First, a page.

Despite children’s massive online presence – 1 in 3 internet users worldwide is a child – too little is done to protect them from the perils of the digital world and to increase their access to safe online content, UNICEF said in its annual flagship report released recently.
“The State of the World’s Children 2017: Children in a Digital World” presents UNICEF’s first comprehensive look at the different ways digital technology is affecting children’s lives and life chances, identifying dangers as well as opportunities. It argues that governments and the private sector have not kept up with the pace of change, exposing children to new risks and harms and leaving millions of the most disadvantaged children behind.
“For better and for worse, digital technology is now an irreversible fact of our lives,” said UNICEF Executive Director Anthony Lake. “In a digital world, our dual challenge is how to mitigate the harms while maximizing the benefits of the internet for every child.”
The report explores the benefits digital technology can offer the most disadvantaged children, including those growing up in poverty or affected by humanitarian emergencies. These include increasing their access to information, building skills for the digital workplace, and giving them a platform to connect and communicate their views.
But the report shows that millions of children are missing out. Around one third of the world’s youth – 346 million – are not online, exacerbating inequities and reducing children’s ability to participate in an increasingly digital economy.
The report also examines how the internet increases children’s vulnerability to risks and harms, including misuse of their private information, access to harmful content, and cyber-bullying.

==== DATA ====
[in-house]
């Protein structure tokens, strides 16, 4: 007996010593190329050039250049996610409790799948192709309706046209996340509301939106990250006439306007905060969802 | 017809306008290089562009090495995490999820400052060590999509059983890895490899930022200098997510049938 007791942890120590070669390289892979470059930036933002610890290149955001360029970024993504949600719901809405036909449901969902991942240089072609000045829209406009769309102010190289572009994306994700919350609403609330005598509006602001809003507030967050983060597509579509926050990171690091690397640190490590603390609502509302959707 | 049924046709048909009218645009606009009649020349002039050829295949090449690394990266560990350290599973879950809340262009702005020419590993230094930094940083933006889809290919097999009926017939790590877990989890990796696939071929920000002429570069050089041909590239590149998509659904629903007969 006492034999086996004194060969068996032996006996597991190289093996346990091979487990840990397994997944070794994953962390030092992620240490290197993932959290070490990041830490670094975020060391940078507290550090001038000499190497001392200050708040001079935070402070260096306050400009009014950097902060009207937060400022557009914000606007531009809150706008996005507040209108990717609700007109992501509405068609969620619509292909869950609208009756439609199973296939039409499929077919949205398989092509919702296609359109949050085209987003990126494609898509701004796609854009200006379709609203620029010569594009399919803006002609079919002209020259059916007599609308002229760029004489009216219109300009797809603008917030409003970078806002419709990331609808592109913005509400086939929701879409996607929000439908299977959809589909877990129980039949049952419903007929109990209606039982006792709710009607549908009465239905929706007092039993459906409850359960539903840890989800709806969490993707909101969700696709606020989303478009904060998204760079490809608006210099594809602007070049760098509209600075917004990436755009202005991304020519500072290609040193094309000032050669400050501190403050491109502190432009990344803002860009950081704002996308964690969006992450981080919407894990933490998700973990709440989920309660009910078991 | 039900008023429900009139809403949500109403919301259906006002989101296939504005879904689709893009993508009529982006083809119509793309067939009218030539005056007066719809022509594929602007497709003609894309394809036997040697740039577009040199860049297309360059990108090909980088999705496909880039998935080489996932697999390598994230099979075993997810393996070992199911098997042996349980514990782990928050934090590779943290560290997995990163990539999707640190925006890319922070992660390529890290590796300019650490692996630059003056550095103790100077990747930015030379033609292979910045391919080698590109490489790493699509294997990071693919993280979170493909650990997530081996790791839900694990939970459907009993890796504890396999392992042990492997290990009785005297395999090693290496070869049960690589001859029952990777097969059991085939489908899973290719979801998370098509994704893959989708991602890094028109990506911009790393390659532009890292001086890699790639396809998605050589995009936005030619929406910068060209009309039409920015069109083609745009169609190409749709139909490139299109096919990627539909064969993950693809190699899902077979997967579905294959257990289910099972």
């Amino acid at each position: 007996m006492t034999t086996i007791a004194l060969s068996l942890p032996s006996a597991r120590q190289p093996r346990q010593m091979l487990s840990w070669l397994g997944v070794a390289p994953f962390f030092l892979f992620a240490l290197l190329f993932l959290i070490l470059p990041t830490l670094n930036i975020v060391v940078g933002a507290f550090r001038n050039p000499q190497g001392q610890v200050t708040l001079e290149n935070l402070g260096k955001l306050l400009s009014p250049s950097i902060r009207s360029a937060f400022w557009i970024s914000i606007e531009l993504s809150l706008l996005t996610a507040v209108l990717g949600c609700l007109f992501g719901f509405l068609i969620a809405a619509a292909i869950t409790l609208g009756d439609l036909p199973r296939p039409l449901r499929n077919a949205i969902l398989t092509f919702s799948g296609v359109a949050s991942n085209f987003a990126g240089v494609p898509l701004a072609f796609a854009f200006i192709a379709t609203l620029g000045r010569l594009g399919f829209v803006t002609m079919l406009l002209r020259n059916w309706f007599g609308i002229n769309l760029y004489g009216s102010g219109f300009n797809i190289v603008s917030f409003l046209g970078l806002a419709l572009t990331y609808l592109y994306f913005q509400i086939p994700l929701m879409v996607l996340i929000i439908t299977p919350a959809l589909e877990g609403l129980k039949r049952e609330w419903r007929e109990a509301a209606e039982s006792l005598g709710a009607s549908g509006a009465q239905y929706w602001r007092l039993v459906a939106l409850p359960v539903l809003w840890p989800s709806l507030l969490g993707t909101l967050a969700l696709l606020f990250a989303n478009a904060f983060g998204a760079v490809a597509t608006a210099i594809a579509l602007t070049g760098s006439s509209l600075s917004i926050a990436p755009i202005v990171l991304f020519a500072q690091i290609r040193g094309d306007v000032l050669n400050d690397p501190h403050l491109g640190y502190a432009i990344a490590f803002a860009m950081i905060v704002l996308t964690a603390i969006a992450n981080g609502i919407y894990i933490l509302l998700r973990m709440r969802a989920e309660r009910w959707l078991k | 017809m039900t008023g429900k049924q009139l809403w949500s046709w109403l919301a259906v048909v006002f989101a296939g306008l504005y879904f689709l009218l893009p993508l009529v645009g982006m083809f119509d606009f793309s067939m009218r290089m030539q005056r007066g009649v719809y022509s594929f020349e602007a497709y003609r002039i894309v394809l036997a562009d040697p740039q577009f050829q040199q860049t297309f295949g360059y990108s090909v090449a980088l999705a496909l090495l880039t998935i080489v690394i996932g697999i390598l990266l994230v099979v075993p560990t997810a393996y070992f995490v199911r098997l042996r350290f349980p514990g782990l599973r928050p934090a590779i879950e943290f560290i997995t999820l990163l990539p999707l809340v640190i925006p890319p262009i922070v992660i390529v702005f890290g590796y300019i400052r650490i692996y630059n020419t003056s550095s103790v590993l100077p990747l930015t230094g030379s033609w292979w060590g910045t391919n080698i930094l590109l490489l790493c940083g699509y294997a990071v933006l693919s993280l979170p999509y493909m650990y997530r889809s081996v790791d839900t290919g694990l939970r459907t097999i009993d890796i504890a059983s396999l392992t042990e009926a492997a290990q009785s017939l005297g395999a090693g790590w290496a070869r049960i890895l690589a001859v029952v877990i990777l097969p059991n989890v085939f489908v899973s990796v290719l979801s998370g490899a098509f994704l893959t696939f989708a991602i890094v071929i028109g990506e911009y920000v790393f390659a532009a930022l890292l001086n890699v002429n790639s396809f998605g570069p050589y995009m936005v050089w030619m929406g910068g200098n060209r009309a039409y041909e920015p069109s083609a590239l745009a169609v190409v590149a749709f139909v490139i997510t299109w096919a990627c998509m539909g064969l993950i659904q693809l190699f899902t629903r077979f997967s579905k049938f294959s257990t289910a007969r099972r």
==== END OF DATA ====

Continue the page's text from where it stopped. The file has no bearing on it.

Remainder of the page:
The ubiquitous presence of mobile devices, the report notes, has made online access for many children less supervised – and potentially more dangerous.
And digital networks like the Dark Web and crypto-currencies are enabling the worst forms of exploitation and abuse, including trafficking and ‘made to order’ online child sexual abuse.
The report presents current data and analysis about children’s online usage and the impact of digital technology on children’s wellbeing, exploring growing debates about digital “addiction” and the possible effect of screen time on brain development.
Additional facts from the report include:
• Young people are the most connected age group. Worldwide, 71 per cent are online compared with 48 per cent of the total population.
• African youth are the least connected, with around 3 out of 5 youth offline, compared to just 1 in 25 in Europe.
• Approximately 56 per cent of all websites are in English and many children cannot find content they understand or that is culturally relevant.
• More than 9 in 10 child sexual abuse URLs identified globally are hosted in five countries – Canada, France, the Netherlands, the Russian Federation and the United States.
Only collective action – by governments, the private sector, children’s organizations, academia, families and children themselves – can help level the digital playing field and make the internet safer and more accessible for children, the report says.
Practical recommendations to help guide more effective policymaking and more responsible business practices to benefit children include:
• Provide all children with affordable access to high-quality online resources.
• Protect children from harm online – including abuse, exploitation, trafficking, cyber-bullying and exposure to unsuitable materials.
• Safeguard children’s privacy and identities online.
• Teach digital literacy to keep children informed, engaged and safe online.
• Leverage the power of the private sector to advance ethical standards and practices that protect and benefit children online.
• Put children at the centre of digital policy.
“The internet was designed for adults, but it is increasingly used by children and young people – and digital technology increasingly affects their lives and futures. So digital policies, practices, and products should better reflect children’s needs, children’s perspectives and children’s voices,” said Lake.